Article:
From Eric McNulty at strategy+business: Knowing your story — understanding what makes you you — is essential, and part of who you are is your setbacks and failures. Acknowledging your own missteps, struggles, and pain is necessary to acquire the emotional intelligence central to leadership effectiveness. In particular, empathy for others comes from admitting mistakes. Receiving a promotion may be testament to your talent and hard work, but getting laid off presents a test of your character, adaptive capacity, and resilience. When life stops being easy, you have to dig deep to find your true passion. Executive coach Eddie Erlandson calls this discovering your genius zone, the work you’re so passionate about you’d do it for free — but which you figure out how to get paid for.
From Six Seconds: Numerous studies show that emotional intelligence scores predict performance on critical life success factors. How strong is this effect? Many studies have been conducted with small samples, and frequently the samples are primarily university students, so a new study examined over 75,000 individuals (primarily managers and employees from over 15 workplace sectors) from 126 countries.
From 6seconds.org: It’s about being smarter with feelings. More aware. More intentional. More purposeful.
At the end of our lives, what do we most wish for? For many, it’s simply comfort, respect, love. BJ Miller is a palliative care physician at Zen Hospice Project who thinks deeply about how to create a dignified, graceful end of life for his patients. Take the time to savor this moving talk, which asks big questions about how we think on death and honor life.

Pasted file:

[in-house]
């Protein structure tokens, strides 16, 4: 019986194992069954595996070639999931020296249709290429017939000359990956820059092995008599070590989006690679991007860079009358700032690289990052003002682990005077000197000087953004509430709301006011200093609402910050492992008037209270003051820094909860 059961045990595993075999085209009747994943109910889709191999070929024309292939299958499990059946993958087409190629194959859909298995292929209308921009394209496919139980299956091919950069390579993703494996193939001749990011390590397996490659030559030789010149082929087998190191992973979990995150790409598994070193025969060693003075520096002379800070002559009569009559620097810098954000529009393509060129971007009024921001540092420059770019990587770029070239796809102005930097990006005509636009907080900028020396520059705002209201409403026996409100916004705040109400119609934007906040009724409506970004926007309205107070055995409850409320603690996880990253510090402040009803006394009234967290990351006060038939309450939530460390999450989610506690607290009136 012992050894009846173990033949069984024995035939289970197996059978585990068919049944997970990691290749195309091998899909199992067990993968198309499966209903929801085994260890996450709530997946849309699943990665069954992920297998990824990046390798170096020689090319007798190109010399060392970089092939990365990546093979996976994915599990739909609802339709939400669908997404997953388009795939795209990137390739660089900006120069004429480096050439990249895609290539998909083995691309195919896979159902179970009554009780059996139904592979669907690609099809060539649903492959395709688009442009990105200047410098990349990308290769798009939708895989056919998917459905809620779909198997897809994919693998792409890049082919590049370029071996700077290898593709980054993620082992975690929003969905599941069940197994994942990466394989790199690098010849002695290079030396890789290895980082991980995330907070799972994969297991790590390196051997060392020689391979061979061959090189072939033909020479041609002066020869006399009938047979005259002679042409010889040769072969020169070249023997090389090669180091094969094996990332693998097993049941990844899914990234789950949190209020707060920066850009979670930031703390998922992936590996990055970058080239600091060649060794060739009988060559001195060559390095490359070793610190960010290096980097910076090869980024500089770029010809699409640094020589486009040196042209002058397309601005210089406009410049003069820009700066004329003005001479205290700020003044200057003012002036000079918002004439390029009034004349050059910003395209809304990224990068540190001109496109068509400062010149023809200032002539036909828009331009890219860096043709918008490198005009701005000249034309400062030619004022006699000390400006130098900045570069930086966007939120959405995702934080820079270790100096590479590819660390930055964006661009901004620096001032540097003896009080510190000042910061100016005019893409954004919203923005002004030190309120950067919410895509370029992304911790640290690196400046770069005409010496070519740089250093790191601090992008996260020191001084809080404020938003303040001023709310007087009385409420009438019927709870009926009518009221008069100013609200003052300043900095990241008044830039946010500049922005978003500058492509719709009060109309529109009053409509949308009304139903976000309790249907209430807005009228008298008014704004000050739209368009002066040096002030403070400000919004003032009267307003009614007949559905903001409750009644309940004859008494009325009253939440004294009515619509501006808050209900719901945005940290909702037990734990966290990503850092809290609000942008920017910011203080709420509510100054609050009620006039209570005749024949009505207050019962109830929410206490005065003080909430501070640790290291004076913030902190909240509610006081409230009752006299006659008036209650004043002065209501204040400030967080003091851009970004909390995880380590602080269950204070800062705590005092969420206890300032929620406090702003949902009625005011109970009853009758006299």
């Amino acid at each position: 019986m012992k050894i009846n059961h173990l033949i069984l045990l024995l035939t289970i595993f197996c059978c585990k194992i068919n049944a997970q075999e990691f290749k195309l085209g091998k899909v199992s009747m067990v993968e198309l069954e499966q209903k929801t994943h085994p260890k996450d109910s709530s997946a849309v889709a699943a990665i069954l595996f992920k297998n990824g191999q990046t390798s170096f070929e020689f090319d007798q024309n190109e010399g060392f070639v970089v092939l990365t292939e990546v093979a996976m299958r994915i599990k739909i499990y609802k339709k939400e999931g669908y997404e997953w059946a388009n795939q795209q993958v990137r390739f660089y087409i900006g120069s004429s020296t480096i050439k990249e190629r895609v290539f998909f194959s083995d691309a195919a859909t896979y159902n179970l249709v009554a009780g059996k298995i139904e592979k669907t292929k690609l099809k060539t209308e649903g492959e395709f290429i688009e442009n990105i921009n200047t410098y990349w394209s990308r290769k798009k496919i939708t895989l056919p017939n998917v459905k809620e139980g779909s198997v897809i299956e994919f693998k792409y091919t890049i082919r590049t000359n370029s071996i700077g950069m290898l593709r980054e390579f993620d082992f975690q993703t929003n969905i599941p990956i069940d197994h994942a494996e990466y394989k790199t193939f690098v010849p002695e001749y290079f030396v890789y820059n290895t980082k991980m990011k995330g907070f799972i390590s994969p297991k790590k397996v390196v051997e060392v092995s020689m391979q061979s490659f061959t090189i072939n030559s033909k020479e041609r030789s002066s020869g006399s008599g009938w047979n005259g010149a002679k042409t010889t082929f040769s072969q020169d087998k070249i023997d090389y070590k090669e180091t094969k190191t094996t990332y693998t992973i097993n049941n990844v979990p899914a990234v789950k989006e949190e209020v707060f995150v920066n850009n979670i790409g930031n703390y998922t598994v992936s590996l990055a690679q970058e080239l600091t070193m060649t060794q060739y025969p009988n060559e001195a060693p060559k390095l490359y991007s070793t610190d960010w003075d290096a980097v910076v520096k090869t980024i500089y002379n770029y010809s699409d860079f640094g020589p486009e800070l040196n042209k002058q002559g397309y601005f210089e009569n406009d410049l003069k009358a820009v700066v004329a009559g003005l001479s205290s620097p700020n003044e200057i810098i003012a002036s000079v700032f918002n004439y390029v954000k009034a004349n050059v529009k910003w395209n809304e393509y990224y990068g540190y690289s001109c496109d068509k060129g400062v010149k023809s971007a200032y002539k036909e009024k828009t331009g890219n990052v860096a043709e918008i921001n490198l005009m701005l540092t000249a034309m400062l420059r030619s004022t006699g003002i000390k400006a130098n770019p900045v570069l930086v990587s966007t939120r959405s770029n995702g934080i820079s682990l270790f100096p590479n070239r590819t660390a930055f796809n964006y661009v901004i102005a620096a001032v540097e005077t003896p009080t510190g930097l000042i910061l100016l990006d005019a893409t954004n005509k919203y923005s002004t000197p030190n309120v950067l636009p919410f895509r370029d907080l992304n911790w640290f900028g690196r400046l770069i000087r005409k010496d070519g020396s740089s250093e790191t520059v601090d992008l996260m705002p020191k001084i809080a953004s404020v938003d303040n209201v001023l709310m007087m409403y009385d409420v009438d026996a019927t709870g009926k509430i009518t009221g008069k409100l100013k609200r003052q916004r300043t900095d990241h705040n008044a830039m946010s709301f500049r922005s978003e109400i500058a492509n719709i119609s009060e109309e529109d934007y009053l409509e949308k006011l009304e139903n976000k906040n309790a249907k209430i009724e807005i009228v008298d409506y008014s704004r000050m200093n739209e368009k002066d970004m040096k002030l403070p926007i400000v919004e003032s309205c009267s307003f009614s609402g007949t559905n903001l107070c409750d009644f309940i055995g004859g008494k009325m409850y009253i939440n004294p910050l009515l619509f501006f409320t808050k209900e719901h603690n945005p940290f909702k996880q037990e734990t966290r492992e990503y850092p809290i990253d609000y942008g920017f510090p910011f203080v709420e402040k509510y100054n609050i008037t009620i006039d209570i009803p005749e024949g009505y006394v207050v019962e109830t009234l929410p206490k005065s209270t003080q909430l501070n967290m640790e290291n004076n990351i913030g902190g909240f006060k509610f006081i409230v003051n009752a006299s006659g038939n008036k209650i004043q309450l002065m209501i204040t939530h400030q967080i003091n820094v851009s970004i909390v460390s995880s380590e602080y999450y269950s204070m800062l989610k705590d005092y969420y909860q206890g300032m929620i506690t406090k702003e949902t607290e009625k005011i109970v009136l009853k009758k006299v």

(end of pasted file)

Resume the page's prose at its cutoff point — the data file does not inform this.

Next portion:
From Edward Hallowell: ADHDers find it hard to control their emotions and moods. If we don’t understand how our emotions affect our lives, and we don’t have ways to rein them in, our days can turn into a roller-coaster ride. We all need to be aware of our emotional triggers — and develop strategies to avoid pulling them — so that we can stay on an even keel.
From NY Times: What makes a great leader? Knowledge, smarts and vision, to be sure. To that, Daniel Goleman, author of “Leadership: The Power of Emotional Intelligence,” would add the ability to identify and monitor emotions — your own and others’ — and to manage relationships. Qualities associated with such “emotional intelligence” distinguish the best leaders in the corporate world, according to Mr. Goleman, a former New York Times science reporter, a psychologist and co-director of a consortium at Rutgers University to foster research on the role emotional intelligence plays in excellence. He shares his short list of the competencies.
From EI Psych: Emotional Intelligence (EI) is a modern day term for being an effective, mature and decent human being. Emotional intelligence simply stated is “the ability to recognize, understand and effectively manage your emotions and behavior.” In its more common usage it also includes the interpersonal aspect as well, thus the ability to recognize, understand and effectively manage the emotions and behaviors of others.
From Discover: The brain may be more active than we think in seemingly automatic habits such as nail-biting.